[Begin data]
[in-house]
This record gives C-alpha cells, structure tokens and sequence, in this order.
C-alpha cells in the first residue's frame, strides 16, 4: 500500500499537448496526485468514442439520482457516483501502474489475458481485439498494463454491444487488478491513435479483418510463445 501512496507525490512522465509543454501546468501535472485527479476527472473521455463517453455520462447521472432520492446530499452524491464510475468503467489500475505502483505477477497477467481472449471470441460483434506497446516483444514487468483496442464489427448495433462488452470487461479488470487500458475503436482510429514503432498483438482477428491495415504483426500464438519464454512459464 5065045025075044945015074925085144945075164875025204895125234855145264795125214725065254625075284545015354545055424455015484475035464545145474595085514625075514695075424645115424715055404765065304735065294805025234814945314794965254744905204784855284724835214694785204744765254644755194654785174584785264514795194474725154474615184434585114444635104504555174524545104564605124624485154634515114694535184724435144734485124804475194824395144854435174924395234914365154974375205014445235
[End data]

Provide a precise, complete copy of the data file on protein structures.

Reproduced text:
[in-house]
This record gives C-alpha cells, structure tokens and sequence, in this order.
C-alpha cells in the first residue's frame, strides 16, 4: 500500500499537448496526485468514442439520482457516483501502474489475458481485439498494463454491444487488478491513435479483418510463445 501512496507525490512522465509543454501546468501535472485527479476527472473521455463517453455520462447521472432520492446530499452524491464510475468503467489500475505502483505477477497477467481472449471470441460483434506497446516483444514487468483496442464489427448495433462488452470487461479488470487500458475503436482510429514503432498483438482477428491495415504483426500464438519464454512459464 5065045025075044945015074925085144945075164875025204895125234855145264795125214725065254625075284545015354545055424455015484475035464545145474595085514625075514695075424645115424715055404765065304735065294805025234814945314794965254744905204784855284724835214694785204744765254644755194654785174584785264514795194474725154474615184434585114444635104504555174524545104564605124624485154634515114694535184724435144734485124804475194824395144854435174924395234914365154974375205014445235